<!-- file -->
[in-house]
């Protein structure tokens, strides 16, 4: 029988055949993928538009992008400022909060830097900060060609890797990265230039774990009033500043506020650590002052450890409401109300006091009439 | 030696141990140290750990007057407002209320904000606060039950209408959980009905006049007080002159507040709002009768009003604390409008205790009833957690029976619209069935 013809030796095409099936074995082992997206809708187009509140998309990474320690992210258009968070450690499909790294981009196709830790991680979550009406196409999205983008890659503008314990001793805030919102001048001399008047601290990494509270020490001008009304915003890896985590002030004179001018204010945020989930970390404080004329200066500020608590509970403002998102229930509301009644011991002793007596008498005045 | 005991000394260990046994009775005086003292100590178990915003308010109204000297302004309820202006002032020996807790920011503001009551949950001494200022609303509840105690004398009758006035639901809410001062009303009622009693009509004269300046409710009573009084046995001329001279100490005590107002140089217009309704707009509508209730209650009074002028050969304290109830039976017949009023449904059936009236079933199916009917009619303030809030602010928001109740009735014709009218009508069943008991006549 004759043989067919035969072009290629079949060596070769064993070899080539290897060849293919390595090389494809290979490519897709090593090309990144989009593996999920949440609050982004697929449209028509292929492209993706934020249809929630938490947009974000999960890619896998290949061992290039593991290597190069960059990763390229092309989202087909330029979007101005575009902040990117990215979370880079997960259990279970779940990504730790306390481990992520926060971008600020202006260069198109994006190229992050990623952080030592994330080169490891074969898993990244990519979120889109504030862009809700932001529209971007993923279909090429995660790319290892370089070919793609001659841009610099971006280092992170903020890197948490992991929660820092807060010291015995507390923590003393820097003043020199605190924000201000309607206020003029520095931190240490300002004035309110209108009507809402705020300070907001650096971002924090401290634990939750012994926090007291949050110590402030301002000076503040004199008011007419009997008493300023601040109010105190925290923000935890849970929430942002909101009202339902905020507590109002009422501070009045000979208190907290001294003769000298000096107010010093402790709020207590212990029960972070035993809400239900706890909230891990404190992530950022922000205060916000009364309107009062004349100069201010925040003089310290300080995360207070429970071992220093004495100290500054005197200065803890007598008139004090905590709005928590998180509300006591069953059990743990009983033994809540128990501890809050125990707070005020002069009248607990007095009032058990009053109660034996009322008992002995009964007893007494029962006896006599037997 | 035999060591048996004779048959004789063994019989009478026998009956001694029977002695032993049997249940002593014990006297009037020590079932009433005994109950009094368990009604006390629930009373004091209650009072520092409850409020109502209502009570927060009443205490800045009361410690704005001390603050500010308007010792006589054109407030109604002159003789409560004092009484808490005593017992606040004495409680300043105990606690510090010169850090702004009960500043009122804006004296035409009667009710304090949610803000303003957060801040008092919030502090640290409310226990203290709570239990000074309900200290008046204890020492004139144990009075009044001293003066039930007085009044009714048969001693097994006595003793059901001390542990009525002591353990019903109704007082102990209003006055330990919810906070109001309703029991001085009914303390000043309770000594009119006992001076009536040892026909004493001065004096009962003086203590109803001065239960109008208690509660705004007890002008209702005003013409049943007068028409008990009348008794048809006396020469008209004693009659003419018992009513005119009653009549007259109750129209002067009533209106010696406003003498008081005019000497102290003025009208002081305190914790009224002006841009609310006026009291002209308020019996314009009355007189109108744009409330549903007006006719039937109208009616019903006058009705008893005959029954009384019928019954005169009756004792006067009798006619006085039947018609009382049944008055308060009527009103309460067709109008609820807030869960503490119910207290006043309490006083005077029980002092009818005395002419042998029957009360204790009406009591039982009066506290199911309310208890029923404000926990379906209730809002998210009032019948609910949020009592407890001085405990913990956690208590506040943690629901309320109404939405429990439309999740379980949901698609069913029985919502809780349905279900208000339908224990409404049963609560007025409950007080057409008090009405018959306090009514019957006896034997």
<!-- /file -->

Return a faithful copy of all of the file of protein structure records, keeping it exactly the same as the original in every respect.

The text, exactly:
[in-house]
């Protein structure tokens, strides 16, 4: 029988055949993928538009992008400022909060830097900060060609890797990265230039774990009033500043506020650590002052450890409401109300006091009439 | 030696141990140290750990007057407002209320904000606060039950209408959980009905006049007080002159507040709002009768009003604390409008205790009833957690029976619209069935 013809030796095409099936074995082992997206809708187009509140998309990474320690992210258009968070450690499909790294981009196709830790991680979550009406196409999205983008890659503008314990001793805030919102001048001399008047601290990494509270020490001008009304915003890896985590002030004179001018204010945020989930970390404080004329200066500020608590509970403002998102229930509301009644011991002793007596008498005045 | 005991000394260990046994009775005086003292100590178990915003308010109204000297302004309820202006002032020996807790920011503001009551949950001494200022609303509840105690004398009758006035639901809410001062009303009622009693009509004269300046409710009573009084046995001329001279100490005590107002140089217009309704707009509508209730209650009074002028050969304290109830039976017949009023449904059936009236079933199916009917009619303030809030602010928001109740009735014709009218009508069943008991006549 004759043989067919035969072009290629079949060596070769064993070899080539290897060849293919390595090389494809290979490519897709090593090309990144989009593996999920949440609050982004697929449209028509292929492209993706934020249809929630938490947009974000999960890619896998290949061992290039593991290597190069960059990763390229092309989202087909330029979007101005575009902040990117990215979370880079997960259990279970779940990504730790306390481990992520926060971008600020202006260069198109994006190229992050990623952080030592994330080169490891074969898993990244990519979120889109504030862009809700932001529209971007993923279909090429995660790319290892370089070919793609001659841009610099971006280092992170903020890197948490992991929660820092807060010291015995507390923590003393820097003043020199605190924000201000309607206020003029520095931190240490300002004035309110209108009507809402705020300070907001650096971002924090401290634990939750012994926090007291949050110590402030301002000076503040004199008011007419009997008493300023601040109010105190925290923000935890849970929430942002909101009202339902905020507590109002009422501070009045000979208190907290001294003769000298000096107010010093402790709020207590212990029960972070035993809400239900706890909230891990404190992530950022922000205060916000009364309107009062004349100069201010925040003089310290300080995360207070429970071992220093004495100290500054005197200065803890007598008139004090905590709005928590998180509300006591069953059990743990009983033994809540128990501890809050125990707070005020002069009248607990007095009032058990009053109660034996009322008992002995009964007893007494029962006896006599037997 | 035999060591048996004779048959004789063994019989009478026998009956001694029977002695032993049997249940002593014990006297009037020590079932009433005994109950009094368990009604006390629930009373004091209650009072520092409850409020109502209502009570927060009443205490800045009361410690704005001390603050500010308007010792006589054109407030109604002159003789409560004092009484808490005593017992606040004495409680300043105990606690510090010169850090702004009960500043009122804006004296035409009667009710304090949610803000303003957060801040008092919030502090640290409310226990203290709570239990000074309900200290008046204890020492004139144990009075009044001293003066039930007085009044009714048969001693097994006595003793059901001390542990009525002591353990019903109704007082102990209003006055330990919810906070109001309703029991001085009914303390000043309770000594009119006992001076009536040892026909004493001065004096009962003086203590109803001065239960109008208690509660705004007890002008209702005003013409049943007068028409008990009348008794048809006396020469008209004693009659003419018992009513005119009653009549007259109750129209002067009533209106010696406003003498008081005019000497102290003025009208002081305190914790009224002006841009609310006026009291002209308020019996314009009355007189109108744009409330549903007006006719039937109208009616019903006058009705008893005959029954009384019928019954005169009756004792006067009798006619006085039947018609009382049944008055308060009527009103309460067709109008609820807030869960503490119910207290006043309490006083005077029980002092009818005395002419042998029957009360204790009406009591039982009066506290199911309310208890029923404000926990379906209730809002998210009032019948609910949020009592407890001085405990913990956690208590506040943690629901309320109404939405429990439309999740379980949901698609069913029985919502809780349905279900208000339908224990409404049963609560007025409950007080057409008090009405018959306090009514019957006896034997």